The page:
White House OSTP releases Animal Telemetry Network Implementation Plan
The The White House Office of Science and Technology Policy has released the U.S. Animal Telemetry Network Implementation Plan, a blueprint for coordinating aquatic animal telemetry research, operations, and data management in the U.S.
Animal telemetry is an important and versatile observing practice and includes a wide range of animals, from tiny smolts to sea turtles, birds, and whales. Not only are we able to learn information about animal populations, movements, and behavioral patterns, animal telemetry can also capture physical oceanographic and atmospheric data as they travel through the ocean. These data help scientists learn about habitats, identify ocean features, and monitor parts of the ocean that are difficult or expensive using other observing methods. This valuable data is collected all over the U.S., but is often independently maintained and stored, which complicates access and wider research with multiple data sets. With this plan for implementation, the Animal Telemetry Network Task Team is recommending best practices and data standards designed to build an integrated, connected network to better serve societal needs.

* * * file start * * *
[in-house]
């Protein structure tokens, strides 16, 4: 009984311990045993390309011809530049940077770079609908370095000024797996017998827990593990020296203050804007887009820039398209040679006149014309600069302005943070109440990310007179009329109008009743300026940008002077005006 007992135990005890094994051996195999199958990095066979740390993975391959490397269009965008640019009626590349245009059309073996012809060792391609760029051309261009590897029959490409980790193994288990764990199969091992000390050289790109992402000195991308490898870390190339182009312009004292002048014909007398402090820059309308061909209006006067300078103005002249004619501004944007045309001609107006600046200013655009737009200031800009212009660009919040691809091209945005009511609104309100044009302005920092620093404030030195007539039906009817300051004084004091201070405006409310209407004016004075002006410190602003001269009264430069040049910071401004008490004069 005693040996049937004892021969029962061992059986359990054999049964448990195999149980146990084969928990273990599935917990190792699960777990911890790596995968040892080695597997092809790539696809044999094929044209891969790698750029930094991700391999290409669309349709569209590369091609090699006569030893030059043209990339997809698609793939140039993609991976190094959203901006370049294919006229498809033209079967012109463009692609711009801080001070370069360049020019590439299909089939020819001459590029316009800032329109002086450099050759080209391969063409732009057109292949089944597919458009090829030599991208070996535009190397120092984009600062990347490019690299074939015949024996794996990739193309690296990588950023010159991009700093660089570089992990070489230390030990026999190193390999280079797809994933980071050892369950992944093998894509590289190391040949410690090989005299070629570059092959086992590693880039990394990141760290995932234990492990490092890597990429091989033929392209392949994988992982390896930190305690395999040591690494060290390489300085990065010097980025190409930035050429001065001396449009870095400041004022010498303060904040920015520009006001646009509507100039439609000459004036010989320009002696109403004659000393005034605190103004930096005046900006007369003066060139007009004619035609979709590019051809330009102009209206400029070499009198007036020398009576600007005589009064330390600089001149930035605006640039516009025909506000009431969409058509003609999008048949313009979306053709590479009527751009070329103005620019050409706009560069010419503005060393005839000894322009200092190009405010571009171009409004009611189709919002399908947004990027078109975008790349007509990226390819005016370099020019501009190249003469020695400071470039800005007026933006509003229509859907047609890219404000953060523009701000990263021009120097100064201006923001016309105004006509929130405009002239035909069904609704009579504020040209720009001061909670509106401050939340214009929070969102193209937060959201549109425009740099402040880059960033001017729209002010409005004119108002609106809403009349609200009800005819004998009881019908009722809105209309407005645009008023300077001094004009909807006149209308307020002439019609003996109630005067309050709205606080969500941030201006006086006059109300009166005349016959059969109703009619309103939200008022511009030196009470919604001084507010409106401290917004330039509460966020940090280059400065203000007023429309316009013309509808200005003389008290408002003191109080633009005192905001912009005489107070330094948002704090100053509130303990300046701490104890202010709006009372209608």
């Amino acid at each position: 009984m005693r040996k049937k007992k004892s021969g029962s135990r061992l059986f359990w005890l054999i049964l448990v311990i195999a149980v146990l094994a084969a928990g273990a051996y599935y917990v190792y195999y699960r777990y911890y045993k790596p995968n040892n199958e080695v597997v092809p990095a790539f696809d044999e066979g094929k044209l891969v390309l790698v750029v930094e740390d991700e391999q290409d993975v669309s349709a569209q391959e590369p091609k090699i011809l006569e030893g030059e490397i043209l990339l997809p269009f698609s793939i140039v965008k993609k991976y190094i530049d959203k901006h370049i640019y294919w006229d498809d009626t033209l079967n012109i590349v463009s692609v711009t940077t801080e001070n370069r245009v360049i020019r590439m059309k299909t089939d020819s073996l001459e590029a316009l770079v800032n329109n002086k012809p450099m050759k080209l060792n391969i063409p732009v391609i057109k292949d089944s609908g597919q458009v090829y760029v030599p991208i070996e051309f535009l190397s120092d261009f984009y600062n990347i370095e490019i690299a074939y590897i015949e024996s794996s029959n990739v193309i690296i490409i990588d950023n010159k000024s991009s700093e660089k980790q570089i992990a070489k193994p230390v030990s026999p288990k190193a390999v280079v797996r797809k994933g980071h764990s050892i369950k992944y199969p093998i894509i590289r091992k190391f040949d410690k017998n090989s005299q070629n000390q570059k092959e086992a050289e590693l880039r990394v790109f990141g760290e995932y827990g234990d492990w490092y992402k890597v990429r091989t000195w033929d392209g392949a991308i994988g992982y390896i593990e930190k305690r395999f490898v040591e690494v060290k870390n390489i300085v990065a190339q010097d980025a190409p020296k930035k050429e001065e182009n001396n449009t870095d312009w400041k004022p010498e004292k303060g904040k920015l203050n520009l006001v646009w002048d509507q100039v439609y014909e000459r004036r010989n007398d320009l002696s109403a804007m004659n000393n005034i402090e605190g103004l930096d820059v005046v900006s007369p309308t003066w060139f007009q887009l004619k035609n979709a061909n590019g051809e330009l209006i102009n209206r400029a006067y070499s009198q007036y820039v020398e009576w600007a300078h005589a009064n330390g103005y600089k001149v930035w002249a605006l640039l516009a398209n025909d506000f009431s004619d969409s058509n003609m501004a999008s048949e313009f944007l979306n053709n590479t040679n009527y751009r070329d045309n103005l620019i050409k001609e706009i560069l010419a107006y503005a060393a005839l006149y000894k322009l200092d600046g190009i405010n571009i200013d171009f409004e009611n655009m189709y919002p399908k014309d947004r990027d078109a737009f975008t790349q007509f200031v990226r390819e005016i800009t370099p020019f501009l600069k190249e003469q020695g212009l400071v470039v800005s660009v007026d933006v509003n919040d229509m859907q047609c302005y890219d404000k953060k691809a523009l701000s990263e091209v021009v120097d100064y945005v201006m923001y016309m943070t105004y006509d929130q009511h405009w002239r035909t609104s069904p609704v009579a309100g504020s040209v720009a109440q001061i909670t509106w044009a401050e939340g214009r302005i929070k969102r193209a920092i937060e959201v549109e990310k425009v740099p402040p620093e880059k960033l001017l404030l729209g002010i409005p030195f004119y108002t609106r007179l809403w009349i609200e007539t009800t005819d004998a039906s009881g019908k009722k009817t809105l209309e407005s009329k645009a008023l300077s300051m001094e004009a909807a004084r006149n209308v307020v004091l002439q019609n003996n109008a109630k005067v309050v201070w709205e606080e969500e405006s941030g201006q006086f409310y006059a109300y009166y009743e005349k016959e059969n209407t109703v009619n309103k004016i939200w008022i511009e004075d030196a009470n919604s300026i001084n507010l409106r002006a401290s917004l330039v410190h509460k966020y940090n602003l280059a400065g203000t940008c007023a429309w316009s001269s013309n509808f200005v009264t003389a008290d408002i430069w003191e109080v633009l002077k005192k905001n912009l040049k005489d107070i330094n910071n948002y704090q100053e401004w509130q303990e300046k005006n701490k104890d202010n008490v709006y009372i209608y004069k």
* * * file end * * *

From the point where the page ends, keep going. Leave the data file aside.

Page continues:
The concepts for a U.S. National Animal Telemetry Network were developed through two community Workshops in 2011 and 2012 and were further refined by a focused team of marine animal telemetry scientists. The planning efforts of this Animal Telemetry Network Task Team of the Interagency Ocean Observations Committee which is organized under the National Science and Technology Council, have culminated in the Animal Telemetry Network Implementation Plan 2016-2021, a summary outlay of a preliminary design for coordinating marine animal telemetry research, operations, and data management across the United States. This document which responds to recommendations within the National Ocean Policy concerning the development of ocean biological variables, as well as to those developed by the United States ocean observing community during the U.S. IOOS Summit identifying the need to more effectively integrate biological and ecosystem observations into ocean and coastal information systems, was approved and signed by the White House Office of Science and Technology Policy (OSTP) on December 22, 2016 and subsequently released to the public.